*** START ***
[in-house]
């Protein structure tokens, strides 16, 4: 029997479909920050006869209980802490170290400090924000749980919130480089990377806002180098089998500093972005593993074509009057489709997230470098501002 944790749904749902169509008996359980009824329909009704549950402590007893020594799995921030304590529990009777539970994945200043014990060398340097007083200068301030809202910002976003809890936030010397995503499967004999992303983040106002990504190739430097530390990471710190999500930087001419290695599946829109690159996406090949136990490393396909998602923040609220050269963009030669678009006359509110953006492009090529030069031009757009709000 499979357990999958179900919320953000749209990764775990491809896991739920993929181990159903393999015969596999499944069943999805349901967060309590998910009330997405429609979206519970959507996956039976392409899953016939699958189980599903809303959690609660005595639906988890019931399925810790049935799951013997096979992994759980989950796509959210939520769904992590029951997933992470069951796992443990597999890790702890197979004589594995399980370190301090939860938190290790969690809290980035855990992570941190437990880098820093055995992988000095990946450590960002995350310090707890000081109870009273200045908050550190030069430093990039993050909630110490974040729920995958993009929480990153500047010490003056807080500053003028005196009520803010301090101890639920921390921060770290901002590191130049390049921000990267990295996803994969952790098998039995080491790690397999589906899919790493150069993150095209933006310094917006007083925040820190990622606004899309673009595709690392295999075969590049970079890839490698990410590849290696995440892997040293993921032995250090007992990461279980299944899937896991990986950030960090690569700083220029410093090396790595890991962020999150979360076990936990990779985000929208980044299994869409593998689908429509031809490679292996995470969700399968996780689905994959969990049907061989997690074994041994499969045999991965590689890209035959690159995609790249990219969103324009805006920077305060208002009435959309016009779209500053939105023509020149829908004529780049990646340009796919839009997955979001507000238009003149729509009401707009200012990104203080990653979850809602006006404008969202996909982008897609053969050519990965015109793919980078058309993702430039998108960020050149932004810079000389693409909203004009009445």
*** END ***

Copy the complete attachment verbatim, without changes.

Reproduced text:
[in-house]
């Protein structure tokens, strides 16, 4: 029997479909920050006869209980802490170290400090924000749980919130480089990377806002180098089998500093972005593993074509009057489709997230470098501002 944790749904749902169509008996359980009824329909009704549950402590007893020594799995921030304590529990009777539970994945200043014990060398340097007083200068301030809202910002976003809890936030010397995503499967004999992303983040106002990504190739430097530390990471710190999500930087001419290695599946829109690159996406090949136990490393396909998602923040609220050269963009030669678009006359509110953006492009090529030069031009757009709000 499979357990999958179900919320953000749209990764775990491809896991739920993929181990159903393999015969596999499944069943999805349901967060309590998910009330997405429609979206519970959507996956039976392409899953016939699958189980599903809303959690609660005595639906988890019931399925810790049935799951013997096979992994759980989950796509959210939520769904992590029951997933992470069951796992443990597999890790702890197979004589594995399980370190301090939860938190290790969690809290980035855990992570941190437990880098820093055995992988000095990946450590960002995350310090707890000081109870009273200045908050550190030069430093990039993050909630110490974040729920995958993009929480990153500047010490003056807080500053003028005196009520803010301090101890639920921390921060770290901002590191130049390049921000990267990295996803994969952790098998039995080491790690397999589906899919790493150069993150095209933006310094917006007083925040820190990622606004899309673009595709690392295999075969590049970079890839490698990410590849290696995440892997040293993921032995250090007992990461279980299944899937896991990986950030960090690569700083220029410093090396790595890991962020999150979360076990936990990779985000929208980044299994869409593998689908429509031809490679292996995470969700399968996780689905994959969990049907061989997690074994041994499969045999991965590689890209035959690159995609790249990219969103324009805006920077305060208002009435959309016009779209500053939105023509020149829908004529780049990646340009796919839009997955979001507000238009003149729509009401707009200012990104203080990653979850809602006006404008969202996909982008897609053969050519990965015109793919980078058309993702430039998108960020050149932004810079000389693409909203004009009445």